Bruce Springsteen autobiography Born to Run, review: The Boss pulls us into his life with the panache of a thriller writer

Springsteen is honest about his family life, his relationships with the E-Street Band and his music 

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The Independent Culture

“I come from a boardwalk town where almost everything is tinged with a bit of fraud. So am I.” It’s only the foreword, but already Bruce Springsteen is drawing us into his life story with the unforced, straight-ahead panache of a grizzled thriller writer. He was no “race-car-driving rebel”; instead, just a street busker and bar-band player with what he simply and directly calls “a story to tell”.

The air of understatement is tangible – after all, this is a musician whose stories, whose grasp of narrative and place in his songwriting has chronicled the state of the American Dream in the last third of the 20th century and beyond. But this is no three-hour stadium communion in the presence of tens of thousands. Springsteen writes humbly, personally, as though he and the reader are the last two people in the bar and neither are ready to put the cork back in the whiskey just yet. His writing, like his music, is a simple pleasure; yet anyone who has written knows that the smoothest read is often the product of the hardest work.

Revelation is everywhere, but again, it’s of the humane, personal kind, rather than tales of excess and celebrity backslapping (even in later life, singing ‘I Saw Her Standing There’ at the Rock and Roll Hall of Fame with Mick Jagger and George Harrison, this New Jersey boy is starstruck). “Born to Run earned me a Steinway baby grand piano and a 1960 Chevrolet Corvette,’” he writes. “There wouldn’t be much else but bills...” Having been jobbing musicians all their lives, the band had never paid a penny in taxes, and their newfound fame meant they were suddenly stung for them all. Or rather, Springsteen was.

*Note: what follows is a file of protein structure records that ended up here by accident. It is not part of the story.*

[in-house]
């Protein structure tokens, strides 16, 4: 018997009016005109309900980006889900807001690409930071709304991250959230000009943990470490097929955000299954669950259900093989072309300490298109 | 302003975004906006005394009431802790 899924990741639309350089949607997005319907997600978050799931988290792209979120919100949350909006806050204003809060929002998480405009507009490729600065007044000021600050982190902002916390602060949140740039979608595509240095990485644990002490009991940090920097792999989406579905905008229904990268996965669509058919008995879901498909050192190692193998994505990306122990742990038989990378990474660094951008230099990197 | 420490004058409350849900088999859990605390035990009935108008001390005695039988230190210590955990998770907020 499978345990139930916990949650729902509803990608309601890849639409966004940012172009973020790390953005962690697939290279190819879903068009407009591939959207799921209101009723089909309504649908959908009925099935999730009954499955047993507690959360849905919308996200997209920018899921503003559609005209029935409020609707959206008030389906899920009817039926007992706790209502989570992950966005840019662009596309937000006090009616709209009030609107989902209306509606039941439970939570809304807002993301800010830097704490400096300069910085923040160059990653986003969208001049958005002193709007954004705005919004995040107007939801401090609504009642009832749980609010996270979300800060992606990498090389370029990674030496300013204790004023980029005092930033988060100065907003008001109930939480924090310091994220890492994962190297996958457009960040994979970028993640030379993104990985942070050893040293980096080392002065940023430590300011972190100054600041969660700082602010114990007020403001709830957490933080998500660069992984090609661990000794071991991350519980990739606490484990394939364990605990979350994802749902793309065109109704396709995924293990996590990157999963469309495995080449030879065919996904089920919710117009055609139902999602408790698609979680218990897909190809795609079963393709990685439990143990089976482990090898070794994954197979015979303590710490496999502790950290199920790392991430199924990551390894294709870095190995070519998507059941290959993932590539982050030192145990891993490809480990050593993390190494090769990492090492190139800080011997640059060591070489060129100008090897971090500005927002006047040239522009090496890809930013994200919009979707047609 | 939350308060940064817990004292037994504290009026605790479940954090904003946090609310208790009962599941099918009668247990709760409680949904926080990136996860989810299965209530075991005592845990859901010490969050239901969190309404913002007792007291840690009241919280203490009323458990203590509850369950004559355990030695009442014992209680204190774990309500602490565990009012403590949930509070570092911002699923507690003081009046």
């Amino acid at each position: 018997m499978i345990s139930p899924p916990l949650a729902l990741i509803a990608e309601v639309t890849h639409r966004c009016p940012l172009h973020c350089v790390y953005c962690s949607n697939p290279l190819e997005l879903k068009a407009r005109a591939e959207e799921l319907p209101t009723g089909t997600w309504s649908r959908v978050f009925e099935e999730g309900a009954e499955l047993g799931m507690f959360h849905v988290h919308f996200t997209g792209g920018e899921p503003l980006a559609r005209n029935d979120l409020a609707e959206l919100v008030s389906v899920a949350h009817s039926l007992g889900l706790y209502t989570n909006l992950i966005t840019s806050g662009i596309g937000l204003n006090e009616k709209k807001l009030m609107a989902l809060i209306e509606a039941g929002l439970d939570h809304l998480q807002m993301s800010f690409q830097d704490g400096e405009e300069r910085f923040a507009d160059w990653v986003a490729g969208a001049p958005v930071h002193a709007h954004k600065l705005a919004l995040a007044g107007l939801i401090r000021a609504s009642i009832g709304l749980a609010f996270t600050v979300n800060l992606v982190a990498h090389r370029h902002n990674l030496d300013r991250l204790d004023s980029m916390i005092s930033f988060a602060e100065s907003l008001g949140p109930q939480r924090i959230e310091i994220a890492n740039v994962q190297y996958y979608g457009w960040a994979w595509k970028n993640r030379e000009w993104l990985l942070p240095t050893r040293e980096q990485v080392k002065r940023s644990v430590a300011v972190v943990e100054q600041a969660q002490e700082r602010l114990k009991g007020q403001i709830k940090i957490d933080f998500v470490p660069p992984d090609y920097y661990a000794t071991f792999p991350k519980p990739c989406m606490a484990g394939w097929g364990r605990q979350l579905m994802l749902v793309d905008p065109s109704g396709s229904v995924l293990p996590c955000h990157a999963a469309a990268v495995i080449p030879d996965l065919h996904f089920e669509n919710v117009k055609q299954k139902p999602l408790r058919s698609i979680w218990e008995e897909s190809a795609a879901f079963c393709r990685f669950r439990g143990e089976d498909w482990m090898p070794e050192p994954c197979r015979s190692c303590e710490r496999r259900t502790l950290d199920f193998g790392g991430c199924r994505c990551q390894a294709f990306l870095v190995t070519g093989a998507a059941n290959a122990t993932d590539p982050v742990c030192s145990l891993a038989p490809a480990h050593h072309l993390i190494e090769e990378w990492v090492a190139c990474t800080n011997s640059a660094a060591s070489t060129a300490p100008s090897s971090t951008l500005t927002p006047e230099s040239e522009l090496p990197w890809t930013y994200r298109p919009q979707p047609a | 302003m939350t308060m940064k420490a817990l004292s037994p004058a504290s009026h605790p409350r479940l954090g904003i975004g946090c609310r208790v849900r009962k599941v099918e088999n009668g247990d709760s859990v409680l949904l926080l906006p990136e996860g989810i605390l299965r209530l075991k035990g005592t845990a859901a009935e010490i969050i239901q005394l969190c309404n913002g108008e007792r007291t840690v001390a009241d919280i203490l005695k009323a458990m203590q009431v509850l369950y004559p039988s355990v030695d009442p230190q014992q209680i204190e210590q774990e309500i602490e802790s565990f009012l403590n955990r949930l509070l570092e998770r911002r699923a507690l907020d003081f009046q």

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The cover to Bruce Springsteen's new autobiography

This lack of opulent, immediate fame rooted him, somehow, and the recording of his next record, the epic Darkness on the Edge of Town reconnected him with the country songs of his childhood and the struggle of his working class parents; both their own personal issues and the political forces which kept them down. “Finally, the piece of me that lived in the working-class neighbourhoods of my hometown was an essential and permanent part of who I was,” he writes. “My music would be a music of identity, a search for meaning and the future.”

It’s some years until his life catches up with the clarity of his music. On a moonlit drive in the early 1980s, between the recording of Nebraska and his stadium breakthrough Born in the USA, the depression which he has lived with all his life would break through; an ‘event’, he calls it. “Now the bill collector is knocking, and his payment’ll be in tears.” His manager Jon Landau advises him to seek professional help; two days later he walks into a therapist’s office, and “so began 30 years of one of the biggest adventures of my life ... not a song, not a performance, not a story, but a life”.

He’s honest about his family life, his relationships with the E Street Band, his music (Wrecking Ball, his charged reply to the excesses of Wall Street in 2008, was met with modest fanfare; “I was sure I still had it. I still think I do and did,” he frets). Poignantly, the late E Street sax player Clarence Clemons is a gentle giant with big fighting fists, fending off parking-lot racist abuse from supposed friends with hurt confusion, a rock removed from Springsteen’s life when he goes. The singer has had a life like no other, but his is a story that – like his music – speaks to us all.

Born to Run by Bruce Springsteen (Simon & Schuster, £20)

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